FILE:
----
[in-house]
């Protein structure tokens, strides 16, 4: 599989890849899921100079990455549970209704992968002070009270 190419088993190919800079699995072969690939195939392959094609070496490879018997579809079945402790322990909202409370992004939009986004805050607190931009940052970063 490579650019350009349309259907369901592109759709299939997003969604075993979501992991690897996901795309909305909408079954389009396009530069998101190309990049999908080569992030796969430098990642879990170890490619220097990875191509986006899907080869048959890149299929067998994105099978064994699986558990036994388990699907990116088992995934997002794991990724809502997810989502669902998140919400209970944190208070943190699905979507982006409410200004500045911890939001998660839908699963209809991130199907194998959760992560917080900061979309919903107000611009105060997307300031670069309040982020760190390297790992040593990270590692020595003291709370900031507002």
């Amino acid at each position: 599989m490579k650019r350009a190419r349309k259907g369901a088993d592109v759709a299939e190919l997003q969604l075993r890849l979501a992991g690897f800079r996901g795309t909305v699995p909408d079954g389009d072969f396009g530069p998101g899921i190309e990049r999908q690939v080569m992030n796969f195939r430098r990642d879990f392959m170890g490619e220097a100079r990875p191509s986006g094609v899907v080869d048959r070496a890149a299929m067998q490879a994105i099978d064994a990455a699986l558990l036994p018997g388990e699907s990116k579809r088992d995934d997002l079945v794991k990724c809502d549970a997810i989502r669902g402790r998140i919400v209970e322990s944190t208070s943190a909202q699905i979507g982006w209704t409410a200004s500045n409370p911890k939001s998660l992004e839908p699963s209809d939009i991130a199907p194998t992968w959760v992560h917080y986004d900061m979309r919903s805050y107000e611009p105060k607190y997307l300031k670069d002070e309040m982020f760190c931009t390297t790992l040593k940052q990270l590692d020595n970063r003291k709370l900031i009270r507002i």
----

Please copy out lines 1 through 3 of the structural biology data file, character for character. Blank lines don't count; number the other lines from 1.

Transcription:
[in-house]
């Protein structure tokens, strides 16, 4: 599989890849899921100079990455549970209704992968002070009270 190419088993190919800079699995072969690939195939392959094609070496490879018997579809079945402790322990909202409370992004939009986004805050607190931009940052970063 490579650019350009349309259907369901592109759709299939997003969604075993979501992991690897996901795309909305909408079954389009396009530069998101190309990049999908080569992030796969430098990642879990170890490619220097990875191509986006899907080869048959890149299929067998994105099978064994699986558990036994388990699907990116088992995934997002794991990724809502997810989502669902998140919400209970944190208070943190699905979507982006409410200004500045911890939001998660839908699963209809991130199907194998959760992560917080900061979309919903107000611009105060997307300031670069309040982020760190390297790992040593990270590692020595003291709370900031507002």
């Amino acid at each position: 599989m490579k650019r350009a190419r349309k259907g369901a088993d592109v759709a299939e190919l997003q969604l075993r890849l979501a992991g690897f800079r996901g795309t909305v699995p909408d079954g389009d072969f396009g530069p998101g899921i190309e990049r999908q690939v080569m992030n796969f195939r430098r990642d879990f392959m170890g490619e220097a100079r990875p191509s986006g094609v899907v080869d048959r070496a890149a299929m067998q490879a994105i099978d064994a990455a699986l558990l036994p018997g388990e699907s990116k579809r088992d995934d997002l079945v794991k990724c809502d549970a997810i989502r669902g402790r998140i919400v209970e322990s944190t208070s943190a909202q699905i979507g982006w209704t409410a200004s500045n409370p911890k939001s998660l992004e839908p699963s209809d939009i991130a199907p194998t992968w959760v992560h917080y986004d900061m979309r919903s805050y107000e611009p105060k607190y997307l300031k670069d002070e309040m982020f760190c931009t390297t790992l040593k940052q990270l590692d020595n970063r003291k709370l900031i009270r507002i």